These choices are highly personal, so have a good think about who you choose. Just because you trust someone with your money, doesn’t mean they're the best person to raise your kids!

Step 4: Appoint an executor, trustee and guardians

"Appointing" is the official step to choosing the people who will look after your affairs when you are gone.

You'll need to appoint:

  • Executors: an executor is the person who "executes" or carries out the terms of your Will. Among other things, they make sure your chosen beneficiaries actually get the assets you're passing on to them.
  • Trustees: a trustee is the person who you nominate to handle assets that are held in a trust. They may be the same person who you appoint as your executor.
  • Guardians: if you have children that still require parental care, Guardians are the people who will care for them.

Choose the right person for the right role, and make sure they can work together effectively. The last thing you want is executors or trustees with competing interests. This means if anything in your life significantly changes, such as a divorce or a new family member, it’s important to update your Will as soon as possible.

Step 5: Keep your Will in a safe place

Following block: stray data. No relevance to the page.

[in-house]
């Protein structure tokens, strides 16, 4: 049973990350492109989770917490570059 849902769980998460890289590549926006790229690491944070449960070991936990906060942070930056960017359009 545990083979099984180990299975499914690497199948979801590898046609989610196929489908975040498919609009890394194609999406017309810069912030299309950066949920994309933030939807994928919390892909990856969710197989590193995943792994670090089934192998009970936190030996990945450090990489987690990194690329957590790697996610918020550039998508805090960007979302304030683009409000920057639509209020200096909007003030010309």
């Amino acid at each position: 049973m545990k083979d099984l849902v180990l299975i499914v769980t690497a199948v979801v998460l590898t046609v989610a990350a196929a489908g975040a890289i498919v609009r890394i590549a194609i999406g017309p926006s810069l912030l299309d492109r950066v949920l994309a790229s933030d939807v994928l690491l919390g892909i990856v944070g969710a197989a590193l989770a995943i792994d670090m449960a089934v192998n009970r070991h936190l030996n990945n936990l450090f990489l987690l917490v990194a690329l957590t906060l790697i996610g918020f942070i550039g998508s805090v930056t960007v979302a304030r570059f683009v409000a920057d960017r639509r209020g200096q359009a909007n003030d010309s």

This may be obvious, but keeping your Will secure is very important. Put it in a secure place where you can also easily access it (in case it needs to be updated quickly). At Maurice Blackburn Lawyers, we can store Wills for people, ensuring complete safety and ensuring they are on hand should any changes be required.

Be prepared to update your Will quickly

Life happens. So naturally, a Will is a document that's always changing. If circumstances change, it's important to update your Will as soon as possible. This may involve some tough conversations, but it's always for the best.

Creating or updating a Will can be a life-changing situation. At Maurice Blackburn Lawyers, we provide sensitive, expert advice to help you create the best Will possible. So contact us today to see how we can help you.

Get started, plan your estate today

Book your consultation with an expert lawyer to create five vital documents.

  • A standard Will
  • Enduring Power of Attorney
  • Appointment of Medical Treatment Decision Maker
  • Advance Care Directive
  • Statement of Wishes
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Andrew Simpson

National Head of Wills and Estate Planning, Wills and Estates

"The most rewarding part of my work is helping people obtain access to estate funds in circumstances where they are in financial need, which can be life changing."

Kim Shaw

Executive Director, National Head of Personal Legal Services, Wills and Estates

'I am passionate about helping people know their rights and ensure they receive their lawful entitlements at a time of significant disruption and anxiety in their lives.'

Andrew Meiliunas

Senior Associate, State Litigation Leader, Wills and Estates

"It is important for clients to achieve a just and reasonable outcome and I’m proud that I can help make that happen."

Alex Maxwell

Lawyer, Wills and Estates

"It is very rewarding to know I am helping people who have placed their trust in me."

Catherine Iliadis

Lawyer, Wills and Estates